The Aarafat family from Syria gather with Yukon Cares members in October 2016
Fiona Azizaj will be the guest speaker at this year’s Yukon Cares Annual General Meeting (AGM).
In 1993, during the Yugoslav Wars that led to the breakup of Yugoslavia, Azizaj and her parents fled Kosovo to Germany when she was months old. They later settled in Whitehorse in 2003. She will provide details and answer questions about what her family went through to get here and become established in Whitehorse.
Yukon Cares is an independent, grassroots based and volunteer driven humanitarian organization. The main goal is to respond to the global refugee crisis through education, advocacy and resettlement of refugees in Yukon. Yukon Cares chatted with Azizaj to learn more about her experience as a refugee coming to the Yukon and she will elaborate further and answer more questions from the audience at the AGM.
Why did your family come to Canada and why Whitehorse?
My parents and I escaped the genocide/war in Kosovo in the fall of 1993 to Germany. We lived in Germany until 2003 before moving to Whitehorse. The reason we had to come to Canada is because the German government told us in 1999 that “the conflict in Kosovo was over” and so we were required to either be deported back to our country, or find somewhere else to move.
My father did some extensive research to figure out some options for us. He looked into Australia, Iceland and Canada where he then decided on Canada, and then he chose to research further into the Yukon and Newfoundland. I believe the main reason for these two destinations came from job opportunities (my father is a registered nurse).
After seeing photos of the Yukon and doing more research, he decided that we would love the area with all its vast nature, openness and ample opportunity for jobs for all of us in the future.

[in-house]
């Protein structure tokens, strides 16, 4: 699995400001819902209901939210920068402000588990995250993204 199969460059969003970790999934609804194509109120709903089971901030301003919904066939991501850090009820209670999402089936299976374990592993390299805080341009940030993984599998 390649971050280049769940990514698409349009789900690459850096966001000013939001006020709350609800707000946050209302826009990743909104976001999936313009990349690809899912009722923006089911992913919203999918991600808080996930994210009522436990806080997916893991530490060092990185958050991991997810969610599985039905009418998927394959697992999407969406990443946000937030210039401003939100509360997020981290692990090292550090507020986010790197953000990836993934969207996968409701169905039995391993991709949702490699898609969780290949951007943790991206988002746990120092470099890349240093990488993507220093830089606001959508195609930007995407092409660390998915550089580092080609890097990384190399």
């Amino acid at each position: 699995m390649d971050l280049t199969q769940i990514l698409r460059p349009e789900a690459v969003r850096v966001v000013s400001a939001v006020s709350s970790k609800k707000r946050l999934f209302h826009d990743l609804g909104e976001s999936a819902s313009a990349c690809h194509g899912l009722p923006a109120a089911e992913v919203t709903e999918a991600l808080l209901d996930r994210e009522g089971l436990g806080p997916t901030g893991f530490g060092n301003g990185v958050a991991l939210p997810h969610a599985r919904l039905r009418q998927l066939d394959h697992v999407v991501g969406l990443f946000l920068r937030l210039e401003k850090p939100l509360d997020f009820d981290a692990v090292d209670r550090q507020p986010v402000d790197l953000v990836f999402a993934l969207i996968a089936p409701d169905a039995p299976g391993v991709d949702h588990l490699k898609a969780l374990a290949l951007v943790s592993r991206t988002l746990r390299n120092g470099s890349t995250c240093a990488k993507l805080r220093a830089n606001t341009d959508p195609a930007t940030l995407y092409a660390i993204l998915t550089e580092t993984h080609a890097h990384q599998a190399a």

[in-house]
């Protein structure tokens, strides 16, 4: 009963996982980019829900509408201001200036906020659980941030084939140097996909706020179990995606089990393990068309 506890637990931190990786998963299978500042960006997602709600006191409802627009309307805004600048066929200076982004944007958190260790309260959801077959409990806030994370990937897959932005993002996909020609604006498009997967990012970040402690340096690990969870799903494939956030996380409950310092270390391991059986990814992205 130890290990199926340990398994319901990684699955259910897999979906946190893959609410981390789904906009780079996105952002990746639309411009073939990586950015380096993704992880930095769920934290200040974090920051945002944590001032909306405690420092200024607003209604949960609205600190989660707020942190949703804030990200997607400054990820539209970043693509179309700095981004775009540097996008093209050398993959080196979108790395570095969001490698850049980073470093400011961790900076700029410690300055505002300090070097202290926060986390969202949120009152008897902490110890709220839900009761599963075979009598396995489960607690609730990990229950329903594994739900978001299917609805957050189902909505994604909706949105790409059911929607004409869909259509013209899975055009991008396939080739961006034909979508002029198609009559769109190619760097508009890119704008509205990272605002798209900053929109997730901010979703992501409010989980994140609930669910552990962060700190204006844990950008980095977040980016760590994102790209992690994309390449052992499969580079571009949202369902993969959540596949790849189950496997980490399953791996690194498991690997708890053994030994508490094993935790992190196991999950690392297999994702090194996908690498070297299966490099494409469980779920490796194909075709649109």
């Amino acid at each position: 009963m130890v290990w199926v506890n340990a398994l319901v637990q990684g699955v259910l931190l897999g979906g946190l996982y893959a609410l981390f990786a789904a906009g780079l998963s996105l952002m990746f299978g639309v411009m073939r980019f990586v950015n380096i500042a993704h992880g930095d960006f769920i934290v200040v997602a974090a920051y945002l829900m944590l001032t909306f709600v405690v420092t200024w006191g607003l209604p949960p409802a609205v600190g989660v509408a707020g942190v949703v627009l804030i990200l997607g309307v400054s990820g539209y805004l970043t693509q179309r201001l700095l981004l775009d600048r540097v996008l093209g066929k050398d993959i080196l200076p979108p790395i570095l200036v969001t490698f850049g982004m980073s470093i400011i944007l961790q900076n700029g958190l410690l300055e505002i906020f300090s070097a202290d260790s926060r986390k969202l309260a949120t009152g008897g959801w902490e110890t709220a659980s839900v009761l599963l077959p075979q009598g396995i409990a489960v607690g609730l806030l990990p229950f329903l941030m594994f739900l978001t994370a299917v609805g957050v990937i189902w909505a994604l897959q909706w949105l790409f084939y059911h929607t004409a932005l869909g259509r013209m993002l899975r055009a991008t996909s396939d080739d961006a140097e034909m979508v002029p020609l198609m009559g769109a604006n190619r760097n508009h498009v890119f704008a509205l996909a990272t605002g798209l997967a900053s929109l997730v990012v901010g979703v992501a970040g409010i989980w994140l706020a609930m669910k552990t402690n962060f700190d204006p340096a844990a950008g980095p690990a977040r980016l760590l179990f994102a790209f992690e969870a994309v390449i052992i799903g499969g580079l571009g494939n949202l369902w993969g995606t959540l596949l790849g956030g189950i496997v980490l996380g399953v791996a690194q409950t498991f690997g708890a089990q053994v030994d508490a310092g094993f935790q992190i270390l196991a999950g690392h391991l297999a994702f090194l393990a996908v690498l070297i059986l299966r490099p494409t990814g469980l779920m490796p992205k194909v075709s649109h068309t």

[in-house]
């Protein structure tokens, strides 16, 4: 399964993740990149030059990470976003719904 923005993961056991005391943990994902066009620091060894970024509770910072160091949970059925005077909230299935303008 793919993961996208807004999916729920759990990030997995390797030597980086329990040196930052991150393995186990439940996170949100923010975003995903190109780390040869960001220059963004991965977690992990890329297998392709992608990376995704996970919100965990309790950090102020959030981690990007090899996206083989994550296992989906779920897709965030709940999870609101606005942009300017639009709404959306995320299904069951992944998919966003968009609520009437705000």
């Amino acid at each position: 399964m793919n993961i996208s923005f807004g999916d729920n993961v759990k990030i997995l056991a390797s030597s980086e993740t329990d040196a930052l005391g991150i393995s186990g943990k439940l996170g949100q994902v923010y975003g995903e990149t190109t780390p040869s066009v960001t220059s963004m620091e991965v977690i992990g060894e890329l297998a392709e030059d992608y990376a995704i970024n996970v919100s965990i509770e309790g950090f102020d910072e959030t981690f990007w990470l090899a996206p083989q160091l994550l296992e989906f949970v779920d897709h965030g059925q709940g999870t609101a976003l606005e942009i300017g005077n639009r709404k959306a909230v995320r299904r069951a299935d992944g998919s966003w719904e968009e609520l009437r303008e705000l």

Once he decided on Whitehorse, he went through the Yukon nominee program whereby we connected with a local church here – Our Lady of Victory in Porter Creek – that helped bring us over here.
With the help of this church and the wider Whitehorse community, we were able to move here in February of 2003.
When did you come to Canada?
We arrived in Canada on February 6 of 2003 in Vancouver and flew to Whitehorse the next day, arriving on February 7 of 2003.
How old were you at the time?
I was less than a month shy of 10 years old
Did your parents manage to find work?
Both of my parents were able to find work almost immediately. My father first started working at Macaulay Lodge and Copper Ridge Place as a nursing home attendant since Registered Nurses (RN) are required to redo their exams in any given country once they’ve moved there. After studying and retaking the exam, he started working as an RN at Macaulay Lodge and Copper Ridge Place. He has since worked his way up to become a manager of resident care in the Continuing Care Division across Whitehorse.
To sum up, he has been working with the Department of Health and Social Services since April of 2003. He has also taught a Cognitive and Mental Challenges Course at the Yukon College Whitehorse Campus.
My mother, who was completing her studies in electrical engineering before the war in Kosovo broke out, first started working at Walmart in the shoe department for the first few months after our arrival. It wasn’t long before she got switched to the pharmacy department at Walmart, where she got promoted as a pharmacy technician.
After working as a pharmacy technician for over a decade, she applied for a job as a pharmacare officer with the Chronic Disease Program at Health and Social Services and got the position. She has been there for the past few years.
What did you do after high school?
Once I graduated from Porter Creek Secondary School in 2011, I moved to Ottawa that fall to attend Carleton University where I studied an honours double major Bachelor of Arts Degree in Communications and Media Studies and Political Science.
I moved back to Whitehorse in December of 2016 and initially worked at the Yukon News. As of September of 2017, I’ve been working as a communications analyst for the Government of Yukon.
Outside of my career, I sit on numerous non-profit boards for communications (Mental Health Association of Yukon, Paradise Electronic Music Festival Society, Free the Beat Foundation, and of course, Yukon Cares). I am actively involved in the arts community as well, having performed with Nakai Theatre, the Guild Hall, as well as with Jazz Yukon’s Cafe des Voix. My parents have lived here since we arrived in 2003 – and I don’t believe they ever plan to move – and also regularly volunteer in the community.
Yukon Cares will be holding its Annual General Meeting from 6 p.m. to 7:30 p.m. at the Whitehorse Public Library on Wednesday, May 16.